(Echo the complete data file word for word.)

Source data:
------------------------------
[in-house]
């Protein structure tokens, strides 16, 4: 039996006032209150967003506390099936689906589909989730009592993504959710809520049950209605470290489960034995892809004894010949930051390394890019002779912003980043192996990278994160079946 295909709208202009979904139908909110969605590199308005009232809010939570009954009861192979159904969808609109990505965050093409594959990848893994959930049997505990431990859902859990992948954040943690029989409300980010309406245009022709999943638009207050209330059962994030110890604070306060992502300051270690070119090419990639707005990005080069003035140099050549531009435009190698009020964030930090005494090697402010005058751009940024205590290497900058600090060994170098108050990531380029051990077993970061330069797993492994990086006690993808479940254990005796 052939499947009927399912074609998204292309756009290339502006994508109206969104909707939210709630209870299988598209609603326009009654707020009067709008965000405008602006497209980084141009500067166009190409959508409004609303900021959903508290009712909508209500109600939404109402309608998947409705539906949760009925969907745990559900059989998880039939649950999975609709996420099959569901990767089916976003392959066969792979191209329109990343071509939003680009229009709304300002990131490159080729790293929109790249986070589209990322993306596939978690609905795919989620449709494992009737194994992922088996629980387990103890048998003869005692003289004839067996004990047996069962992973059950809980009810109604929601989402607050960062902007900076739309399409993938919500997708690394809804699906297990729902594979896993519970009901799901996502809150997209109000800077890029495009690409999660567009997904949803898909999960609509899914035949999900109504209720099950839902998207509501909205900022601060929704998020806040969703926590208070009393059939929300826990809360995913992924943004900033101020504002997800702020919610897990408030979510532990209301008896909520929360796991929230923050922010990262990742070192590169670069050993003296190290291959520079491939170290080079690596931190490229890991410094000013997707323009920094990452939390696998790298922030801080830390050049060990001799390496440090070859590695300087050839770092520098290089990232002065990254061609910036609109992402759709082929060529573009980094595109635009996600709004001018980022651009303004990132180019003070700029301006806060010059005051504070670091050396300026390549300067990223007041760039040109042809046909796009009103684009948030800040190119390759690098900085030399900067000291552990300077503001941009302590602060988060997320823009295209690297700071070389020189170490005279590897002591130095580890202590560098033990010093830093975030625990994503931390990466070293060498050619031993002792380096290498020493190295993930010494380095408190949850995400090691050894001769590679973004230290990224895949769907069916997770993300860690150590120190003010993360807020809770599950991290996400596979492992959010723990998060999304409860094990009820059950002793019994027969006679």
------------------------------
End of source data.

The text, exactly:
[in-house]
């Protein structure tokens, strides 16, 4: 039996006032209150967003506390099936689906589909989730009592993504959710809520049950209605470290489960034995892809004894010949930051390394890019002779912003980043192996990278994160079946 295909709208202009979904139908909110969605590199308005009232809010939570009954009861192979159904969808609109990505965050093409594959990848893994959930049997505990431990859902859990992948954040943690029989409300980010309406245009022709999943638009207050209330059962994030110890604070306060992502300051270690070119090419990639707005990005080069003035140099050549531009435009190698009020964030930090005494090697402010005058751009940024205590290497900058600090060994170098108050990531380029051990077993970061330069797993492994990086006690993808479940254990005796 052939499947009927399912074609998204292309756009290339502006994508109206969104909707939210709630209870299988598209609603326009009654707020009067709008965000405008602006497209980084141009500067166009190409959508409004609303900021959903508290009712909508209500109600939404109402309608998947409705539906949760009925969907745990559900059989998880039939649950999975609709996420099959569901990767089916976003392959066969792979191209329109990343071509939003680009229009709304300002990131490159080729790293929109790249986070589209990322993306596939978690609905795919989620449709494992009737194994992922088996629980387990103890048998003869005692003289004839067996004990047996069962992973059950809980009810109604929601989402607050960062902007900076739309399409993938919500997708690394809804699906297990729902594979896993519970009901799901996502809150997209109000800077890029495009690409999660567009997904949803898909999960609509899914035949999900109504209720099950839902998207509501909205900022601060929704998020806040969703926590208070009393059939929300826990809360995913992924943004900033101020504002997800702020919610897990408030979510532990209301008896909520929360796991929230923050922010990262990742070192590169670069050993003296190290291959520079491939170290080079690596931190490229890991410094000013997707323009920094990452939390696998790298922030801080830390050049060990001799390496440090070859590695300087050839770092520098290089990232002065990254061609910036609109992402759709082929060529573009980094595109635009996600709004001018980022651009303004990132180019003070700029301006806060010059005051504070670091050396300026390549300067990223007041760039040109042809046909796009009103684009948030800040190119390759690098900085030399900067000291552990300077503001941009302590602060988060997320823009295209690297700071070389020189170490005279590897002591130095580890202590560098033990010093830093975030625990994503931390990466070293060498050619031993002792380096290498020493190295993930010494380095408190949850995400090691050894001769590679973004230290990224895949769907069916997770993300860690150590120190003010993360807020809770599950991290996400596979492992959010723990998060999304409860094990009820059950002793019994027969006679």